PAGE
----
As pharmacists we’ve long thought that we had to grab every phone, answer every question and do every job ourselves. As a result, we skip over a lot of the essentials in good patient care or don’t do the best job we can with our patients. So make a plan with staff that a patient will most often not come directly up to you and interrupt your work — it would never happen in any other professional office. By having someone intercept the patient to find out what is needed, time is better allocated. What often is the case is that possibly the patient didn’t need to see the pharmacist at all, or not until other issues were resolved, such as billing, cost of a medication, a meter not working, etc. It’s great to interact with the patient who comes in, but just do it at the right time for the best utilization of your time. Delegate.
We don’t get the buy-in from our staff like we should when we start a project such as creating a diabetes care or education center. We need to explain to them why we’re taking on this new program, what it will mean to them — better organization, possible bonuses and raises, stability, etc. — and what it will mean to the pharmacy — more business, income, a higher profile in the community. And that yes, you might be taking more time with certain patients as the program grows, so help out and explain to waiting customers what is going on. Everyone sees the value. If the staff does not buy in and treat it like an important professional aspect of the pharmacy, then it just does not fly.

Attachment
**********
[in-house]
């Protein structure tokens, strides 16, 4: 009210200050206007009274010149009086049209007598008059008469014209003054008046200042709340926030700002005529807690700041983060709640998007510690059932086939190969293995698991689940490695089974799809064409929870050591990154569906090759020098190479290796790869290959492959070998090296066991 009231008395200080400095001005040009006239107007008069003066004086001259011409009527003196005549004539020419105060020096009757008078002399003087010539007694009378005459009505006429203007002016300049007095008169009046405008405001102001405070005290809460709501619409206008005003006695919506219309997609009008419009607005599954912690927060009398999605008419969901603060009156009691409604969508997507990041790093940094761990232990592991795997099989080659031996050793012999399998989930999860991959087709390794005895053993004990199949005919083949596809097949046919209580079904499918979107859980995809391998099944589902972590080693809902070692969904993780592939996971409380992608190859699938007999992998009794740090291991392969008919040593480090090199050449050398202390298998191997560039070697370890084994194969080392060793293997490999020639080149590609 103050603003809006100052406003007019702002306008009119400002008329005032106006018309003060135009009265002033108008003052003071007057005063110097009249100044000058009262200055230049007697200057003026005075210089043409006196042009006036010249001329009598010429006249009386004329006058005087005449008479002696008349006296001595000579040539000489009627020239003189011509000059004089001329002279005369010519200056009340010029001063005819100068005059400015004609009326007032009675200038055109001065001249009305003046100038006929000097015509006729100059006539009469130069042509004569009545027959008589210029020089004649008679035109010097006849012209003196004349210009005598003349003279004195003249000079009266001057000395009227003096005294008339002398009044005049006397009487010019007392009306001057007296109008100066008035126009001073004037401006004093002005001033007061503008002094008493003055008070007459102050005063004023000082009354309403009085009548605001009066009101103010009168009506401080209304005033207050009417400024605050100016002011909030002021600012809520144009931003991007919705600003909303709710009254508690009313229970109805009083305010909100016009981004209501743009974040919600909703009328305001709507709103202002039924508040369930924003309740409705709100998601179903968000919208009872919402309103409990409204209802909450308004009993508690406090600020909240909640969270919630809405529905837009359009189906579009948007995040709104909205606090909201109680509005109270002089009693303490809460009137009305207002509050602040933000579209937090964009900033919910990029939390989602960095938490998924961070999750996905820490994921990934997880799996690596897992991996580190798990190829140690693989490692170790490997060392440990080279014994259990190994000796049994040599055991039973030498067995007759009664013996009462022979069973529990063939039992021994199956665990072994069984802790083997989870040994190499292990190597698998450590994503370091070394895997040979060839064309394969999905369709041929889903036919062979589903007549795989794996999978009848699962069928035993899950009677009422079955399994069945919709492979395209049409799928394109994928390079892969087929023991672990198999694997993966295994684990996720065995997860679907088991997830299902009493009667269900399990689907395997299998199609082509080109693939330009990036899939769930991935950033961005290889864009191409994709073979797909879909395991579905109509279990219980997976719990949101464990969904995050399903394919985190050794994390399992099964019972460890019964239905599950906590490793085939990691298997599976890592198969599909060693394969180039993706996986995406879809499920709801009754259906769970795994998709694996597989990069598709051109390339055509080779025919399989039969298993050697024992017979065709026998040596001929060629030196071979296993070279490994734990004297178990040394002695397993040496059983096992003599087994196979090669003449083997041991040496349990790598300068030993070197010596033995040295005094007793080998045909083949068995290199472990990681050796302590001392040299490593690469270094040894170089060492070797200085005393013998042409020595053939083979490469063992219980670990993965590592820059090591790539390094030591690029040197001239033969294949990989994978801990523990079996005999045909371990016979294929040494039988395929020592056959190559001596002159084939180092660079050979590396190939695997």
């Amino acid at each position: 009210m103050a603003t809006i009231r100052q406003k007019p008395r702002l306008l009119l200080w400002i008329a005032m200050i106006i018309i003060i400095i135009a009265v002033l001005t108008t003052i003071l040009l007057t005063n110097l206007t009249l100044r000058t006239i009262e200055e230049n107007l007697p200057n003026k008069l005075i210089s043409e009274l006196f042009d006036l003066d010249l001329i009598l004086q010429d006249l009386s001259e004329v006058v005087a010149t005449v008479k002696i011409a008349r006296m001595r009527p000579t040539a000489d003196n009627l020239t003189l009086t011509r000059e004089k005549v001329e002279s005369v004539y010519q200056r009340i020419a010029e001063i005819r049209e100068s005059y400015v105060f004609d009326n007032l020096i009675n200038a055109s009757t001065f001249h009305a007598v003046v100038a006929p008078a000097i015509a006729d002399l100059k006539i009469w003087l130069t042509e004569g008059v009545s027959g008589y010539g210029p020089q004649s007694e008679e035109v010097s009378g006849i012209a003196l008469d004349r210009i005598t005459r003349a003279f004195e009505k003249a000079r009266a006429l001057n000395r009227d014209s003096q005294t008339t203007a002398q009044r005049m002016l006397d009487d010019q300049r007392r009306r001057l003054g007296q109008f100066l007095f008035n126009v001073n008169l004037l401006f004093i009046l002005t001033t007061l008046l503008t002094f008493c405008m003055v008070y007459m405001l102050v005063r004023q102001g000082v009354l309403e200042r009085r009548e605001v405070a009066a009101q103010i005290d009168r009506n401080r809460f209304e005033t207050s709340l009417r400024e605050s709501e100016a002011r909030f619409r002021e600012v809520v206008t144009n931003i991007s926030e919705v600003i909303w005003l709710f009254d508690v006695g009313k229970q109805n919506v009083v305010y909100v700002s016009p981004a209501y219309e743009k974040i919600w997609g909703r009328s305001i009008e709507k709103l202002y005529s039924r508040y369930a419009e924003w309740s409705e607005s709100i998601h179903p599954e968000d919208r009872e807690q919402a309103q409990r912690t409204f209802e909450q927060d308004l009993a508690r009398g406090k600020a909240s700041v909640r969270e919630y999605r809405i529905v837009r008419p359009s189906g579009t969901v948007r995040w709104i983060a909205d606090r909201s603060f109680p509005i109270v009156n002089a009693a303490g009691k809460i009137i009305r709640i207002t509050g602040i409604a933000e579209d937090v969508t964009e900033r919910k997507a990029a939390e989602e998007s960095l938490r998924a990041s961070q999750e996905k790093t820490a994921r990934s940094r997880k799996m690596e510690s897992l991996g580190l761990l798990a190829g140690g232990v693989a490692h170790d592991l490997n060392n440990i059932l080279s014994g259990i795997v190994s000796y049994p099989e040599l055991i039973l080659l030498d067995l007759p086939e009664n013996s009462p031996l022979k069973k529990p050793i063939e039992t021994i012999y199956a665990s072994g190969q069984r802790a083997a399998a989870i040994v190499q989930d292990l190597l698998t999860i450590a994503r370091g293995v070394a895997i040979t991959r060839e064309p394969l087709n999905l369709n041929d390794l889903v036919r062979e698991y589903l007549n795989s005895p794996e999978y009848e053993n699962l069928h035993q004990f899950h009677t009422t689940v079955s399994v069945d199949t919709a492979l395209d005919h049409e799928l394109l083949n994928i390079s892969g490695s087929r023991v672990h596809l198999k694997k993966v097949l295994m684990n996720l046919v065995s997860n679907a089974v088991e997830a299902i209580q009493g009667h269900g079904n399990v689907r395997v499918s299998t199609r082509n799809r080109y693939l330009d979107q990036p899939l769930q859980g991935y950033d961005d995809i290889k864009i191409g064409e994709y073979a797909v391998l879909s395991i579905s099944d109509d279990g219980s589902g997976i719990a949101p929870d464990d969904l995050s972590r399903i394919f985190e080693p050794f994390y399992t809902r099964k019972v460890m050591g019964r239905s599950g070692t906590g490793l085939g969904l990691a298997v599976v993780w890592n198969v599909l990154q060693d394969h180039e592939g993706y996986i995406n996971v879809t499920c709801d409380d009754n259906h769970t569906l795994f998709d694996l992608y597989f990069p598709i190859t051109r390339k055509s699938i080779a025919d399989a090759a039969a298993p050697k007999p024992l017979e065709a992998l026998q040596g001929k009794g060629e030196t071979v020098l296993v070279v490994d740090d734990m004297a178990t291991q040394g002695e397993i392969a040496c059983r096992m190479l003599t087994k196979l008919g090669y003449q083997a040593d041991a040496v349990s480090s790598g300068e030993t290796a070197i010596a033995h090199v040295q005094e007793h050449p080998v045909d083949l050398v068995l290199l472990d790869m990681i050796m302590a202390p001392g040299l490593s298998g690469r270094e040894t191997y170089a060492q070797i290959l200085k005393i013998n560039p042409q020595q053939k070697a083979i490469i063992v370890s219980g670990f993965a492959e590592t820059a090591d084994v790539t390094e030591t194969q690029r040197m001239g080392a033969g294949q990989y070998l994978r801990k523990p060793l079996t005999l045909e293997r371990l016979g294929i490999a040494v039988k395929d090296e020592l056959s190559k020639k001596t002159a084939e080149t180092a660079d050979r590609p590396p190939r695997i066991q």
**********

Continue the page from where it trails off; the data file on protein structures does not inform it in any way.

Poor signage: Too often as pharmacies we try to nudge our way into something, and we wonder why it does not go. Every aspect of the pharmacy, from when the diabetes patient first walks in, should say professionalism and show the practice is a go-to pharmacy for their diabetes needs. Signage and handouts are a good example. Wholesales and pharma companies are great resources for what you need to make a good first impression. These are the areas you certainly don’t want to cut corners on. When a diabetes patient walks in to the store, they should be able to instantly locate a well-stocked up-to-date diabetes center. Carry the most up-to-date supplies — think new shorter needles for syringes and insulin pens — and not only will you as a pharmacist seem knowledgeable about the advantages, but having that chief tech knowledgeable as well is critical to showing people that you are in this business to stay.
CC: What do you see as the future of diabetes care at the retail pharmacy level?